However, the "older folk" did not use the machines as much as the bankers thought they might. They liked the "old" way of doing business … they liked coming into a branch and seeing someone they knew.

Younger people did use the ATM and the growth in the use of ATMs came from this cohort. More and more of the "older folk" did come to use ATMs but it took a relatively long time for these people to really become comfortable with this innovation.

The movement into electronic banking will take the same path. And, as this younger generation grows in wealth and influence, the move will take over the financial world.

The smart banks, I believe, are building up this customer base right now. Not only has this cohort been using computer-based tools in games and communication for years, they also are into on-line buying…and on-line education.

In terms of this latter development, notice how even the slow-to-change academic world is now moving to the on-line provision of teaching. Several years ago I served on a task force looking into the prospects of the virtual university. Members of this task force estimated that by around 2007, the students entering this major university would be more computer-literate than the faculty of the university. And, these are the young people that bankers are going to have to appeal to for their business.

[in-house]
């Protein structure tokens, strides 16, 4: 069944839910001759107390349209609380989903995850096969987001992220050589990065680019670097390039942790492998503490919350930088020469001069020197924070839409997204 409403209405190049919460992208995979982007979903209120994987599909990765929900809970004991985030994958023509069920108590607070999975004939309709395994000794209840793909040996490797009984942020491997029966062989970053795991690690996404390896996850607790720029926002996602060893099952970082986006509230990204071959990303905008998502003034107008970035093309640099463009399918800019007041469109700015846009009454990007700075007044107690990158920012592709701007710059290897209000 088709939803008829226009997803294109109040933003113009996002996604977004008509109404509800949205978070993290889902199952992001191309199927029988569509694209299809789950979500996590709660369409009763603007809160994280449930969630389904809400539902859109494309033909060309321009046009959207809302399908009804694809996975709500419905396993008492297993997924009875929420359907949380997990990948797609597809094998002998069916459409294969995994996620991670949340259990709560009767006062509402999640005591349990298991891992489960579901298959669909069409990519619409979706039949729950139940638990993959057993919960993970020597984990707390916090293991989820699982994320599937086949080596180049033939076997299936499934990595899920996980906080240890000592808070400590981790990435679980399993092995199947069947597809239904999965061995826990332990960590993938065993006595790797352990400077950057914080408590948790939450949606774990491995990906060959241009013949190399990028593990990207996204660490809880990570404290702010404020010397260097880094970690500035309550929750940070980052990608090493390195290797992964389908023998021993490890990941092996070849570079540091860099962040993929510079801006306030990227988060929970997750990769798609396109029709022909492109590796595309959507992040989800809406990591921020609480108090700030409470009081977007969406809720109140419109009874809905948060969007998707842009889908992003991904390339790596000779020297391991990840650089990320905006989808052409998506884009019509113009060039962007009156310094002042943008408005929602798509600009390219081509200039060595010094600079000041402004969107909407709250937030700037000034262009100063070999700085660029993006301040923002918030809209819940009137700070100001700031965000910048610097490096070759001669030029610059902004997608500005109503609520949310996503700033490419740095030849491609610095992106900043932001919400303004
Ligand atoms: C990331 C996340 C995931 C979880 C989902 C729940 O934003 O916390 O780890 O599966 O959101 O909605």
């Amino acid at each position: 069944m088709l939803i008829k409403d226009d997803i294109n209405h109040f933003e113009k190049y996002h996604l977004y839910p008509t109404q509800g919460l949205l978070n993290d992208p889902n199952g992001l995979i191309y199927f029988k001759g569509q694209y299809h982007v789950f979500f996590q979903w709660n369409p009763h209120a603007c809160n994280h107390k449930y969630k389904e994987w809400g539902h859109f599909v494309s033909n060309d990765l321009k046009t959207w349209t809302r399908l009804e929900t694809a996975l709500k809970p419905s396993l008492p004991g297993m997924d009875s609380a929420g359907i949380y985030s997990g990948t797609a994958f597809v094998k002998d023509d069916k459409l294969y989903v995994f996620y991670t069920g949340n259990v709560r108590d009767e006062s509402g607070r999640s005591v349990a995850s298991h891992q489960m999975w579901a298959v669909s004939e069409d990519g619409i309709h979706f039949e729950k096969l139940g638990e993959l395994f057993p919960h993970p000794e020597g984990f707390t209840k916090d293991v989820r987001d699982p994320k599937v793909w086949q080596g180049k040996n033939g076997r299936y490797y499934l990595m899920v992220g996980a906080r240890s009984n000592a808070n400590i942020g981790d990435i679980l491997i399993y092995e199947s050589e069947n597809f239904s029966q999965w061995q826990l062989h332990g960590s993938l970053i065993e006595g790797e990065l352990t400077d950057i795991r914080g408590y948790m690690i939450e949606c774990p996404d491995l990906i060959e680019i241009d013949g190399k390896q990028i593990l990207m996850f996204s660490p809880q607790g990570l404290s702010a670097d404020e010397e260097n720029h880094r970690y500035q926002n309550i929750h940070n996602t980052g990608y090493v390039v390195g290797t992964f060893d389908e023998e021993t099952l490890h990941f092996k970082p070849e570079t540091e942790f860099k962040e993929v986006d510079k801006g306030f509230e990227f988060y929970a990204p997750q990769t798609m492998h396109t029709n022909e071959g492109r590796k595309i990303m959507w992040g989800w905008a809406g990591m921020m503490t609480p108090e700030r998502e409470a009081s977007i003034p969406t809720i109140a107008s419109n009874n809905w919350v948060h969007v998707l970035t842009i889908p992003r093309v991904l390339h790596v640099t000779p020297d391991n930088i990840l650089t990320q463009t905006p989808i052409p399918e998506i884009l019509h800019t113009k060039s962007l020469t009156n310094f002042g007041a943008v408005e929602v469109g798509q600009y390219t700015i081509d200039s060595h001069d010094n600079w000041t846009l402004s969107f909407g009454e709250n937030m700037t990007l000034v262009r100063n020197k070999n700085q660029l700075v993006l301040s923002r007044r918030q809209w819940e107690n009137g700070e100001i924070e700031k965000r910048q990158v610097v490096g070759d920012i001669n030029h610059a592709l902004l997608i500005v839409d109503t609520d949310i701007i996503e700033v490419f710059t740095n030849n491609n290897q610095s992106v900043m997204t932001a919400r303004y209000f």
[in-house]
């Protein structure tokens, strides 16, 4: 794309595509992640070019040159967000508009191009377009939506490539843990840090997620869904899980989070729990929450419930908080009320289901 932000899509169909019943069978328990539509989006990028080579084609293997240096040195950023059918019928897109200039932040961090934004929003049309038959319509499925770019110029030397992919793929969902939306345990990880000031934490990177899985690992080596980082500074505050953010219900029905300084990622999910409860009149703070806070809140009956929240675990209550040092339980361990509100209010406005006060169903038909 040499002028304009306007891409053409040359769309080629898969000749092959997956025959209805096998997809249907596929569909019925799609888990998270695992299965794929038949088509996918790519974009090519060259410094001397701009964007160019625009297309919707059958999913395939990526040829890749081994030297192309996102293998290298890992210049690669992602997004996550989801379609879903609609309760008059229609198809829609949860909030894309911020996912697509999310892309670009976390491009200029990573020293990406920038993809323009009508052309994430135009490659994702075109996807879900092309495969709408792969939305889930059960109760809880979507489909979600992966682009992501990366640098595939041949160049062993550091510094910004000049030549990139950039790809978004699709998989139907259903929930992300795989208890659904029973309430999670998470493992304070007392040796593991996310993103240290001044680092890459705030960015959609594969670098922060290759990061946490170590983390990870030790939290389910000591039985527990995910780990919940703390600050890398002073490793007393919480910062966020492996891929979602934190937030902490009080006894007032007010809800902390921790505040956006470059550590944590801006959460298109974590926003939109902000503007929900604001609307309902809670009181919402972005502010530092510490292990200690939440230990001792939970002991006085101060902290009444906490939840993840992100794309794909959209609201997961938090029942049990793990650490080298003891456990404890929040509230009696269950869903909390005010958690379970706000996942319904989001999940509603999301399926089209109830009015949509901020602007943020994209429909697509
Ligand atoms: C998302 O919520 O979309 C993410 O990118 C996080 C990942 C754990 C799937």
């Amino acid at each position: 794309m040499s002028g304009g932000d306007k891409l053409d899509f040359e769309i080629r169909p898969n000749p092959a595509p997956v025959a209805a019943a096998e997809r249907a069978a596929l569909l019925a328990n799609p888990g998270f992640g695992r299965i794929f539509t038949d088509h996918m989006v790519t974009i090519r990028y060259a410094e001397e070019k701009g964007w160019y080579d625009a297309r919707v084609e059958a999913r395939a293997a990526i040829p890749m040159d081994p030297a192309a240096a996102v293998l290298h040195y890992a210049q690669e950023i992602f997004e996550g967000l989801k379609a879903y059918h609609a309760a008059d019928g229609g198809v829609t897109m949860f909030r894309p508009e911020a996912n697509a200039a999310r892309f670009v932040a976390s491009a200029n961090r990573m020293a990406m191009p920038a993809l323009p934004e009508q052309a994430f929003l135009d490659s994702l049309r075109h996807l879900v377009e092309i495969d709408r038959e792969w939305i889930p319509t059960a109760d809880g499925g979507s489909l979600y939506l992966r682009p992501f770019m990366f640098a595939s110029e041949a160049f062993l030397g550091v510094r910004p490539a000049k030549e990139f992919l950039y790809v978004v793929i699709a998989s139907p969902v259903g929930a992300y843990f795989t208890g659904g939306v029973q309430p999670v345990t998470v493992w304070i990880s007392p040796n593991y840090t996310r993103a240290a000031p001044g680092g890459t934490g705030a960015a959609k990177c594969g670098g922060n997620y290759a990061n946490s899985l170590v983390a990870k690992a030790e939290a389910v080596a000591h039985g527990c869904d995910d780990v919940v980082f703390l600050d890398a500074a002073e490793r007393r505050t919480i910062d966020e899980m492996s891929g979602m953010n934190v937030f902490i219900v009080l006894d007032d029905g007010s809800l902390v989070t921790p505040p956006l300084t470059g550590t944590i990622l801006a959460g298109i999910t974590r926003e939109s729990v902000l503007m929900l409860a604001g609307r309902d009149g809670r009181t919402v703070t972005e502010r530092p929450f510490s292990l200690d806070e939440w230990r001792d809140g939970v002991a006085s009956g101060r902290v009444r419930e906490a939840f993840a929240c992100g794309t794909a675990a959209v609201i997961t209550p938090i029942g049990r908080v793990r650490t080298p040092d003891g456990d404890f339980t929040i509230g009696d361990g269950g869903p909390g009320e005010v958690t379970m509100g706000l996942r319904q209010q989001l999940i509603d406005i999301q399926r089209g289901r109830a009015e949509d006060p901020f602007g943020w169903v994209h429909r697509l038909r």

The "older folk" will come along incrementally.

Today, I have just concentrated on the retail side of banking. But, I believe that the investment banking side of banking is moving in this direction as well. And, the investment banking side will also be rapidly expanding its use of Internet operations. As it does so, it too will become more and more like a commodity business. Not in the next three years or so … but after that I would expect major changes to take place. Investment banking is nothing more than a world of data, which is just information.

Disclosure: I have no positions in any stocks mentioned, and no plans to initiate any positions within the next 72 hours. I wrote this article myself, and it expresses my own opinions. I am not receiving compensation for it (other than from Seeking Alpha). I have no business relationship with any company whose stock is mentioned in this article.